In order to lock the ore particles in a stable network for treatment in the continuous process according to the invention, a flocculating agent and fibers are added to the liquid and particulized mineral material during slurrying thereof. Any suitable conventional flocculant, such as synthetic polymers, may be utilized, and the fibers may be selected from cellulosic fibers (e.g. wood pulp fibers), fiberglass fibers, or ceramic fibers.
The utilization of flocculants and fibers is not restricted to the practice of a continuous process. Rather the formation of a slurry utilizing those materials is also applicable to batch leaching and washing operations, and the like.
The cyanide solution leaching liquid, containing metals removed from particlized ores, is treated in a particular manner to facilitate removal of the metal therefrom. The pregnant leaching solution--that removed from the top of the leaching reactor vessel described above--is passed through a carbon adsorbing device. Fresh carbon is added periodically to the top of the device and loaded carbon removed from the bottom, and effluent from the carbon adsorption device is recycled to the washing or leaching stage.
It is the primary object of the present invention to provide for the effective removal of predetermined constituents from a particlized mineral material. This and other objects of the invention will become clear from an inspection of the detailed description of the invention, and from the appended claims.
FIG. 1 is a flow sheet illustrating the practice of a method according to the present invention for the treatment of gold or silver ore;
FIG. 2 is a schematic illustration of exemplary apparatus utilizable for the practice of a method according to the present invention; and
FIG. 3 is a detail cross-sectional schematic view of an alternative form that a leaching reactor vessel could take for the practice of a method according to the present invention.
A flow sheet illustrating practice of an exemplary method according to the present invention is provided as FIG. 1 of the drawings. While the invention will be primarily described with respect to the removal of gold or silver from gold and silver ores, it is to be understood that the invention has broader applicability, and is applicable to a wide variety of particlized mineral materials to be treated with a leaching liquid. For instance, the invention is utilizable with a wide variety of metal bearing ores (such as copper and zinc ores), as well as for the removal of pyritic, organic and sulfate sulfur compounds from coal or the like.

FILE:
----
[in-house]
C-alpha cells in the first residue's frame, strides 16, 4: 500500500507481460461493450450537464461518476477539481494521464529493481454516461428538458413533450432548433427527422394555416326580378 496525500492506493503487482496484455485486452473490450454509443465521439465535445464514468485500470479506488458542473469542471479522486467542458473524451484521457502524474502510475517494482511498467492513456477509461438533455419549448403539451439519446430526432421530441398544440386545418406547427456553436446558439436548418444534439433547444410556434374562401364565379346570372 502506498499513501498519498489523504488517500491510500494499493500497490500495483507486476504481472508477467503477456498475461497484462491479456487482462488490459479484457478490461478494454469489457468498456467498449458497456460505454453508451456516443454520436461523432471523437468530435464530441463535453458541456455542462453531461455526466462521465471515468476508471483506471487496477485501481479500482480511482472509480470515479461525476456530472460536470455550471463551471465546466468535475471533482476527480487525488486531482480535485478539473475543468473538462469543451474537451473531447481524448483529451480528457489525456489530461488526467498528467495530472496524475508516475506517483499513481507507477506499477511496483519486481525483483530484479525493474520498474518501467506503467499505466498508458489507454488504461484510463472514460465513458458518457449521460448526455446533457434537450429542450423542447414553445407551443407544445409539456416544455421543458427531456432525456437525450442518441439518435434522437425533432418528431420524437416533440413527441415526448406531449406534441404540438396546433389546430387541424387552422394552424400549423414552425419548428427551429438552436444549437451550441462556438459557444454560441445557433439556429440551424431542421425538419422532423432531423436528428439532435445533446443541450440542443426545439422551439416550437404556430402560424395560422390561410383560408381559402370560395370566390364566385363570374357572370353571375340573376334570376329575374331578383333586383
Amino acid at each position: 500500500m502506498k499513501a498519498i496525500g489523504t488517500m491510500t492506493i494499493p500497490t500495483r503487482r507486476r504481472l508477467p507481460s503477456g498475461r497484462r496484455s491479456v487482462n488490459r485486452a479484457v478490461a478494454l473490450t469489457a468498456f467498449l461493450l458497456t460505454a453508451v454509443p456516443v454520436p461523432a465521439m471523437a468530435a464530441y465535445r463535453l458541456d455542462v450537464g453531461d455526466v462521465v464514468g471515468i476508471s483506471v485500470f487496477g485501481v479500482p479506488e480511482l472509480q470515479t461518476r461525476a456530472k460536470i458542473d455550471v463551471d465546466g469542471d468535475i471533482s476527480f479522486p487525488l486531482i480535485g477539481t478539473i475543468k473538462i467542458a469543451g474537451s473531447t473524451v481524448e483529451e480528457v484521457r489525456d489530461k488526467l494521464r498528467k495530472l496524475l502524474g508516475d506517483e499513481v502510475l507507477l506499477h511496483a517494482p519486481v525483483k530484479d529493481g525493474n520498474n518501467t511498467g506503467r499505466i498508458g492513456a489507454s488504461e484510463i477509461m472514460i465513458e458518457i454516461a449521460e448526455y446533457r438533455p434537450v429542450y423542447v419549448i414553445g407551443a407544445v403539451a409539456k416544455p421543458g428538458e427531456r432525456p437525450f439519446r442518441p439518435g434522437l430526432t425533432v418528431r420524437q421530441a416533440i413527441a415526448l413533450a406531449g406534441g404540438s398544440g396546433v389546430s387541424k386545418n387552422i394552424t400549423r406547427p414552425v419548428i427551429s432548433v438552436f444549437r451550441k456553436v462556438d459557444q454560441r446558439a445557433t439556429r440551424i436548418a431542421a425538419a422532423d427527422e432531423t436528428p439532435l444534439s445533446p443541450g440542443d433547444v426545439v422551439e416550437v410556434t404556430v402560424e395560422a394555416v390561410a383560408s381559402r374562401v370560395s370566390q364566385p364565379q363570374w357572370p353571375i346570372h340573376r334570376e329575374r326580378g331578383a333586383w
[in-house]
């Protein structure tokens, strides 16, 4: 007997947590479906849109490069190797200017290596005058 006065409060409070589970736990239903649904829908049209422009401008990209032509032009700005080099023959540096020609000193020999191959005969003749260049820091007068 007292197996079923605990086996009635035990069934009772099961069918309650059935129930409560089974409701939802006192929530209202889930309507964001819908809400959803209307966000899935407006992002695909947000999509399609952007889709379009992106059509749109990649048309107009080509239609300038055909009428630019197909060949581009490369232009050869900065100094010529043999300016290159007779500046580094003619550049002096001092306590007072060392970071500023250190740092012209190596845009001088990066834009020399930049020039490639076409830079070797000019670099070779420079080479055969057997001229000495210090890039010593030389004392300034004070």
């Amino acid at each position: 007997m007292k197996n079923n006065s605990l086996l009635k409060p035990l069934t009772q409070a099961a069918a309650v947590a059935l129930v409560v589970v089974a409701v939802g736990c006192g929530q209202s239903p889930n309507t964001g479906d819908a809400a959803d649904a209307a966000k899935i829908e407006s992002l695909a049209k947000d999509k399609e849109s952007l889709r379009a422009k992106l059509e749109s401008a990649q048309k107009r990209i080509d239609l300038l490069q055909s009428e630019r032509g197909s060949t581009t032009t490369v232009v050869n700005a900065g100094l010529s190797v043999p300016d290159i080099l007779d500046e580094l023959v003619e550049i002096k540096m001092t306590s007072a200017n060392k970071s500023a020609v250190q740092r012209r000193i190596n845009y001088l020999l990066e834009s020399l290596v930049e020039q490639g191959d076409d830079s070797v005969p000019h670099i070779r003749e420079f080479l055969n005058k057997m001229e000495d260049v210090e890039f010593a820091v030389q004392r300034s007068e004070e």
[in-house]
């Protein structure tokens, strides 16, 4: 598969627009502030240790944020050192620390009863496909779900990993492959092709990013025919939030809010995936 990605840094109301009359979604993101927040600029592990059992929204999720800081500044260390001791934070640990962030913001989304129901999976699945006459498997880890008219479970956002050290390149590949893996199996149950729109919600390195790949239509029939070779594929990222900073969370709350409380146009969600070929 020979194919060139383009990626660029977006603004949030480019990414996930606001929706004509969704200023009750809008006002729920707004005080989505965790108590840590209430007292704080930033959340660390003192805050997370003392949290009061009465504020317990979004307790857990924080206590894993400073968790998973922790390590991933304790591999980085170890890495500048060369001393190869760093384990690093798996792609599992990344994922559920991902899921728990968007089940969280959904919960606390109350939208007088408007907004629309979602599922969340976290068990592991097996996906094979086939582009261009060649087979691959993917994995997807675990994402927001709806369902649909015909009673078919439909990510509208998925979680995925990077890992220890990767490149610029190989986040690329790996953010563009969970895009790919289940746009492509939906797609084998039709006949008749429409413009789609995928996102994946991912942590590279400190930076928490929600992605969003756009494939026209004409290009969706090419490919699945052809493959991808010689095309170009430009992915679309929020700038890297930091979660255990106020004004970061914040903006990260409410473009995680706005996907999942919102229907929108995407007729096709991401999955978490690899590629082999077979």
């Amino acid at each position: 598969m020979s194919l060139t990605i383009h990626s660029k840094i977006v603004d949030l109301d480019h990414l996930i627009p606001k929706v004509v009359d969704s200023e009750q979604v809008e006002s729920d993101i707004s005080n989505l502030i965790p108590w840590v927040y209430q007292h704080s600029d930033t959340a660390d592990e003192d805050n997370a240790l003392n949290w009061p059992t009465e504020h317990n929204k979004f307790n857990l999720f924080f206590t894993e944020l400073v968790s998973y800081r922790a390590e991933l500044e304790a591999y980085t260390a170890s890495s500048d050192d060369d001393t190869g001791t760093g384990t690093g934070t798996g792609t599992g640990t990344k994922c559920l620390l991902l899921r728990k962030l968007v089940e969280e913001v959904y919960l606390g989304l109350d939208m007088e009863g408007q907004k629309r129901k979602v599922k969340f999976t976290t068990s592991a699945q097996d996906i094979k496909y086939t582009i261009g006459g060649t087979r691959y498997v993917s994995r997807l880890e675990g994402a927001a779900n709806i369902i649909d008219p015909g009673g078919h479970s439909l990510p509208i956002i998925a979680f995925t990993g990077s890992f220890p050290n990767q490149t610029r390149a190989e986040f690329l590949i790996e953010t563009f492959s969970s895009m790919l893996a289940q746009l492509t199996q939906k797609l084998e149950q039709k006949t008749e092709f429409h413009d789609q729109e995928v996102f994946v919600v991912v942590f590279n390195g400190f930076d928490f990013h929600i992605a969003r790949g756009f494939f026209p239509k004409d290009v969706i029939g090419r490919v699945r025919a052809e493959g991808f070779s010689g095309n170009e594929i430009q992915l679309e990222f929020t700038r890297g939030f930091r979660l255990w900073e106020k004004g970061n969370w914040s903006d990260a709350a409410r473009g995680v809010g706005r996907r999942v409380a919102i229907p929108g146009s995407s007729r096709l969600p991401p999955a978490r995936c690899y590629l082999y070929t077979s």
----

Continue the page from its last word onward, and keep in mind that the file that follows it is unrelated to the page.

According to the invention as illustrated in FIG. 1, the ore is first crushed or ground and then slurried, with flocculants and fibers added to the slurry to lock ore particles in a stable network. The slurry is passed to a leach tank for counter-current flow treatment with a leaching liquid. The pregnant solution is passed to a station for metal recovery, while the leached slurry is passed to wash tanks, with the residue passed to a tailings pond, or like disposal area.
FIG. 2 schematically illustrates equipment that may be utilizable for the practice of the novel aspects of the process illustrated by the flow sheet of FIG. 1. The particlized ore is passed by conveyor 10 or the like to the slurrying tank 11, which may include a conventional mixing means 12. A slurrying liquid is added to the tank 11 from line 13, the liquid in line 13 preferably comprising water and/or the spent wash liquid from one or more washing stages to be hereinafter described.
Also added to the slurry tank 11 is a flocculant from source 14, and fibers from source 15. The flocculant and fibers may be any suitable flocculant or fibers that are capable of locking ore particles, including fines, in the slurry in a stable network so that they may be subsequently subjected to the leaching treatment. Typical flocculants comprise synthetic polymers of anionic, cationic or nonionic types, and typical fibers comprise cellulosic fibers, fiberglass fibers, ceramic fibers, and combinations thereof.